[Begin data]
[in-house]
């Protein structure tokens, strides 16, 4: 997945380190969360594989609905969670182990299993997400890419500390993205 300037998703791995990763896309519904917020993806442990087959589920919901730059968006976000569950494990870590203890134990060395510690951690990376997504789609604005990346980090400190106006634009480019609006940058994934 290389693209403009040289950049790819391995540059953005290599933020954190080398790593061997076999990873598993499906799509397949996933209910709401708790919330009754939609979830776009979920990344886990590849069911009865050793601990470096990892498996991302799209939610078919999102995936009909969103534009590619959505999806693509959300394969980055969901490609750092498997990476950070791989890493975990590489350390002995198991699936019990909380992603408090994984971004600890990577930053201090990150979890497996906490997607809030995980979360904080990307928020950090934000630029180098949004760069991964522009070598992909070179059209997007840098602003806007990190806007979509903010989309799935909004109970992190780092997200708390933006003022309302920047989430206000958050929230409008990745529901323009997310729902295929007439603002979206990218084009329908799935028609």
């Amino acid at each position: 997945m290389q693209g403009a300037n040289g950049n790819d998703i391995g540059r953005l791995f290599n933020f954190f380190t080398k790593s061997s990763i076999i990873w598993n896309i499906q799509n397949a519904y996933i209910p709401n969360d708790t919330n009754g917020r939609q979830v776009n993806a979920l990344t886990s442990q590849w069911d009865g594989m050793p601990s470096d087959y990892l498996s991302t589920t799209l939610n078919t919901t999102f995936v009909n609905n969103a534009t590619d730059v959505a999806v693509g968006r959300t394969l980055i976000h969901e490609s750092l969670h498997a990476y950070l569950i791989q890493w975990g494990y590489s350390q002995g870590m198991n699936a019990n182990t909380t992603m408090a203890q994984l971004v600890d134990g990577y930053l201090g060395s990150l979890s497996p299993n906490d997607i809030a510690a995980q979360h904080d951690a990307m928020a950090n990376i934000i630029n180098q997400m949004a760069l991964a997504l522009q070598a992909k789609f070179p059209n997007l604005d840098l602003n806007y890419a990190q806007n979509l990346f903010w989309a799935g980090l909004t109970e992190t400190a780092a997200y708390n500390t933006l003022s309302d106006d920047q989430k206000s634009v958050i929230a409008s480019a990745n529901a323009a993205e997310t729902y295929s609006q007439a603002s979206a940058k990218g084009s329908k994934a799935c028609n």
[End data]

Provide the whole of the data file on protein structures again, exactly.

[in-house]
């Protein structure tokens, strides 16, 4: 997945380190969360594989609905969670182990299993997400890419500390993205 300037998703791995990763896309519904917020993806442990087959589920919901730059968006976000569950494990870590203890134990060395510690951690990376997504789609604005990346980090400190106006634009480019609006940058994934 290389693209403009040289950049790819391995540059953005290599933020954190080398790593061997076999990873598993499906799509397949996933209910709401708790919330009754939609979830776009979920990344886990590849069911009865050793601990470096990892498996991302799209939610078919999102995936009909969103534009590619959505999806693509959300394969980055969901490609750092498997990476950070791989890493975990590489350390002995198991699936019990909380992603408090994984971004600890990577930053201090990150979890497996906490997607809030995980979360904080990307928020950090934000630029180098949004760069991964522009070598992909070179059209997007840098602003806007990190806007979509903010989309799935909004109970992190780092997200708390933006003022309302920047989430206000958050929230409008990745529901323009997310729902295929007439603002979206990218084009329908799935028609």
């Amino acid at each position: 997945m290389q693209g403009a300037n040289g950049n790819d998703i391995g540059r953005l791995f290599n933020f954190f380190t080398k790593s061997s990763i076999i990873w598993n896309i499906q799509n397949a519904y996933i209910p709401n969360d708790t919330n009754g917020r939609q979830v776009n993806a979920l990344t886990s442990q590849w069911d009865g594989m050793p601990s470096d087959y990892l498996s991302t589920t799209l939610n078919t919901t999102f995936v009909n609905n969103a534009t590619d730059v959505a999806v693509g968006r959300t394969l980055i976000h969901e490609s750092l969670h498997a990476y950070l569950i791989q890493w975990g494990y590489s350390q002995g870590m198991n699936a019990n182990t909380t992603m408090a203890q994984l971004v600890d134990g990577y930053l201090g060395s990150l979890s497996p299993n906490d997607i809030a510690a995980q979360h904080d951690a990307m928020a950090n990376i934000i630029n180098q997400m949004a760069l991964a997504l522009q070598a992909k789609f070179p059209n997007l604005d840098l602003n806007y890419a990190q806007n979509l990346f903010w989309a799935g980090l909004t109970e992190t400190a780092a997200y708390n500390t933006l003022s309302d106006d920047q989430k206000s634009v958050i929230a409008s480019a990745n529901a323009a993205e997310t729902y295929s609006q007439a603002s979206a940058k990218g084009s329908k994934a799935c028609n």